Or maybe he could.
Don’t leave me waiting, dear.

I sighed internally, fighting back a grin at the same time. He was right. It was a request I couldn’t ignore.

The teacher finished speaking and assigned book work. I traipsed up to her desk, knowing she was pretty strict about allowing people to leave unless they had already wet their pants or lost several liters of blood.

A hasty plan formed in my mind, but anticipation made me flub my request. She raised her eyebrows suspiciously, probably instantly assuming I was planning on getting high in the bathroom.

“You can’t wait twenty minutes for the bell?”

I shook my head, praying she wouldn’t make me demonstrate with a potty dance. “I drank a huge bottle of water. Bad idea in hindsight.”

“Fine, go. Be back before class ends.”

I rushed out of the classroom on light feet. I lucked out. The halls were virtually empty as I made my way to the current meeting spot.

It was February, and Henry and I had been officially dating for almost two months now, but no one knew about it—neither our families nor my closest friend, Theo. I hated the dishonesty and the sneaking around even if it did add an air of foolish excitement. I’d experienced too much danger in the past few years. I was worried I was falling in love with peril.

Texts were mostly how we’d grown our budding relationship. A romance of words more than actions, sometimes misspelled but always meaningful. These were the bright spots in my week—when we could sneak minutes of time together.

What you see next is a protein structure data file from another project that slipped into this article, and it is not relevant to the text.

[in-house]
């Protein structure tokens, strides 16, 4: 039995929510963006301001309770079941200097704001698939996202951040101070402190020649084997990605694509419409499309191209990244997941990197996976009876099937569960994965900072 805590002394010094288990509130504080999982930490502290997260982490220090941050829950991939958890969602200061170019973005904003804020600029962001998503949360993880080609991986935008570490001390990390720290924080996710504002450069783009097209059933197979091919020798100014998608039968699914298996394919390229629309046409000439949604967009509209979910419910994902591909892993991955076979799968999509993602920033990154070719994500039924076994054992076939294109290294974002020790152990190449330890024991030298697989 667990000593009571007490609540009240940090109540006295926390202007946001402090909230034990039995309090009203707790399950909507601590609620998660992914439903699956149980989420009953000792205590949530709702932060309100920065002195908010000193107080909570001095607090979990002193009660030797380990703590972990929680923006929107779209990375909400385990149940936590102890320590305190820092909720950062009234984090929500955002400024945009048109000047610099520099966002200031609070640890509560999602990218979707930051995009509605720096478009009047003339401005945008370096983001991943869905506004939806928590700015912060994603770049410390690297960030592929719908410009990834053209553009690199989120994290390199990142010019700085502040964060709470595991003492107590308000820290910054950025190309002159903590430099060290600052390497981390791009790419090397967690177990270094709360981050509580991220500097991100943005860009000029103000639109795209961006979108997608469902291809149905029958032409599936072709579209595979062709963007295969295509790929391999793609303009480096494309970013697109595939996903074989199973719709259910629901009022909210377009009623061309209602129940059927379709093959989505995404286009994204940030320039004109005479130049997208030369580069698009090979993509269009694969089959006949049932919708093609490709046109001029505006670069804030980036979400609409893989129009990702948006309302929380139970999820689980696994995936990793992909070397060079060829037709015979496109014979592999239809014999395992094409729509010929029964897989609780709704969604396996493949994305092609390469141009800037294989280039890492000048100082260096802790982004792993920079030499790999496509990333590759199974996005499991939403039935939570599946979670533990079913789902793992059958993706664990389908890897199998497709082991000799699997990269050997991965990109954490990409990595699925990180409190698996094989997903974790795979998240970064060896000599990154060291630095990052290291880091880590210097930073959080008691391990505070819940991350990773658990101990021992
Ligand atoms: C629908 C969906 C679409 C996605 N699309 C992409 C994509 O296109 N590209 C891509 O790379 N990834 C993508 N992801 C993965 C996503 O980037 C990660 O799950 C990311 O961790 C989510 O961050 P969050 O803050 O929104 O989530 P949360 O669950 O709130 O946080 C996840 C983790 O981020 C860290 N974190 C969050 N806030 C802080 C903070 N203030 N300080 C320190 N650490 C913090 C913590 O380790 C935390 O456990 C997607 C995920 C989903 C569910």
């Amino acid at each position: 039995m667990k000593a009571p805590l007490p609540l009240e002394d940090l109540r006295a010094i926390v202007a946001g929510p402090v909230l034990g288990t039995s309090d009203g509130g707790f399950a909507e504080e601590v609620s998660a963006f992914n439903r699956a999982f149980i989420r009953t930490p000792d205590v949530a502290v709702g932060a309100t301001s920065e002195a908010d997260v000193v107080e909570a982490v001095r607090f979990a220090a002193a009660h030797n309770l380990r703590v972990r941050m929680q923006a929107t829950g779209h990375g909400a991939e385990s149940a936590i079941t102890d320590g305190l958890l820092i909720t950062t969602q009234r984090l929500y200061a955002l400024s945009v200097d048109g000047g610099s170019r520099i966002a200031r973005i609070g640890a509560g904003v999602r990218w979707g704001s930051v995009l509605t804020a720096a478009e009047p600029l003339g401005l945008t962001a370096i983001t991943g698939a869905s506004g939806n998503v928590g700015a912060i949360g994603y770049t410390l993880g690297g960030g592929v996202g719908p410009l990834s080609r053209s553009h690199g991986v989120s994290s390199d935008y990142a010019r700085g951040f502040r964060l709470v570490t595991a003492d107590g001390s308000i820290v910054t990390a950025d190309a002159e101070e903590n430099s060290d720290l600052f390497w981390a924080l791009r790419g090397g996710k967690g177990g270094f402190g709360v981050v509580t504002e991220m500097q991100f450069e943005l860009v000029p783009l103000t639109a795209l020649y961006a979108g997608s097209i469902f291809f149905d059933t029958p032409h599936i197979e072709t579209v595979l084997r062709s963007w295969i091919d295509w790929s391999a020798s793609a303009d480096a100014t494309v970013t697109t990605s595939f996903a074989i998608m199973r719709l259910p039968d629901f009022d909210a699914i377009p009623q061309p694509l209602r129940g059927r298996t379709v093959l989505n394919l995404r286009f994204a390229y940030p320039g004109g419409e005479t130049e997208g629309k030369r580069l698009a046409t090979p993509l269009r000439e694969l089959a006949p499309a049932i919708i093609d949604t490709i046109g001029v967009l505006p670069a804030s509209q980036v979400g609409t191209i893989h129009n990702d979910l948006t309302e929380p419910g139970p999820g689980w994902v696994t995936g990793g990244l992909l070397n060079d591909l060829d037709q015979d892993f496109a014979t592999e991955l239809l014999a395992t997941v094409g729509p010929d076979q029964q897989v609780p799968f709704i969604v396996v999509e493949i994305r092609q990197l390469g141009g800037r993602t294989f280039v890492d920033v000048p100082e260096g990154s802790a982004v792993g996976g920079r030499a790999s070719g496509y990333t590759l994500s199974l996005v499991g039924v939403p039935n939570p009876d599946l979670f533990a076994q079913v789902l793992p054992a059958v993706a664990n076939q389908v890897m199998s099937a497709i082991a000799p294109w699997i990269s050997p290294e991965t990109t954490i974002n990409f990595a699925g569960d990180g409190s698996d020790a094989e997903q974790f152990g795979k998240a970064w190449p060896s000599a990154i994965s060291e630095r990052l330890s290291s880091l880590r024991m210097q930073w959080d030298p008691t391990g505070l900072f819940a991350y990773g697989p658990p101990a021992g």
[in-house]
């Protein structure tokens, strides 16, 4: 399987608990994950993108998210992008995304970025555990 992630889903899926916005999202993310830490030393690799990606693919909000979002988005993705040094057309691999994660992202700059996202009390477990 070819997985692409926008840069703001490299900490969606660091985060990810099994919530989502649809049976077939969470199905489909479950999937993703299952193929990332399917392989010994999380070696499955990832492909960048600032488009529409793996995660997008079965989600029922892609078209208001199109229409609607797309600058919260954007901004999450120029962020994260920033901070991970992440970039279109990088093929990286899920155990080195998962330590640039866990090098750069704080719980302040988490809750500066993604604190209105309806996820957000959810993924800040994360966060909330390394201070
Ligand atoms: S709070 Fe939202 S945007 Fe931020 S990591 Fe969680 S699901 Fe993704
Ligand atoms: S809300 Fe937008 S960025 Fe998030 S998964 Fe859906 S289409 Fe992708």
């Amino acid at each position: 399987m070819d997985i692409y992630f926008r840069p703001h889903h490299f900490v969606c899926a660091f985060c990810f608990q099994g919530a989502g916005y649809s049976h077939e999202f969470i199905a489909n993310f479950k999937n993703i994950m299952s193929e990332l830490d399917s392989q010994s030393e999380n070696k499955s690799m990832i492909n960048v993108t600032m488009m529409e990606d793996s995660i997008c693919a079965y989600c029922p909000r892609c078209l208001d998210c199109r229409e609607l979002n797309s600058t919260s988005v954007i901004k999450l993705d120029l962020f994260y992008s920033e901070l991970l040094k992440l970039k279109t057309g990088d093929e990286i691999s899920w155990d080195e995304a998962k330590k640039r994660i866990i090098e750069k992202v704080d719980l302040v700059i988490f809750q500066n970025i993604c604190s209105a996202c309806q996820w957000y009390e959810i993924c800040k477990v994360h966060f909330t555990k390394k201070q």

Henry and I weren’t supposed to be dating. His father, Phillip Rhodes, was the leader of the influential—and shady—organization called the Thornhill Society. They had connections to what Warwick did and why he did it, we just didn’t know exactly what. The details were all loosely related like a misprinted connect-the-dots page. I had the theory that they were some kind of cult, but no proof.

Thornhill wore the mask of a social group, and most in town thought they were benign and good. Were all of the members of Thornhill involved or merely a few? What had the sacrificial rituals been for? Why had Phillip killed Warwick and saved me if he hated me?

Principal McPherson and his assistant appeared, and I ducked my head, anxiety rippling through me. McPherson would surely catch me and send me back to class. Instead, he was preoccupied in his evidently stressful conversation.

“They don’t know what they’re talking about,” he argued, agitated. “Misappropriation of funds? Every penny is accounted for. He can check it himself or have his accountant analyze the records.”

“Sir, I’m only repeating what I was told over the phone,” the assistant said. “Maybe he was being overly cautious.”

BOOK: Luminosity (Gravity Series #3) (The Gravity Series)
5.97Mb size Format: txt, pdf, ePub

Other books

Off the Rails by Beryl Kingston
The Miniaturist by Jessie Burton
Crown's Vengeance, The by Clawson, Andrew
Who Left that Body in the Rain? by Sprinkle, Patricia
Lazos que atan by Jude Watson
Invisible Man by Ralph Ellison
The Loner: Crossfire by Johnstone, J.A.
Once by James Herbert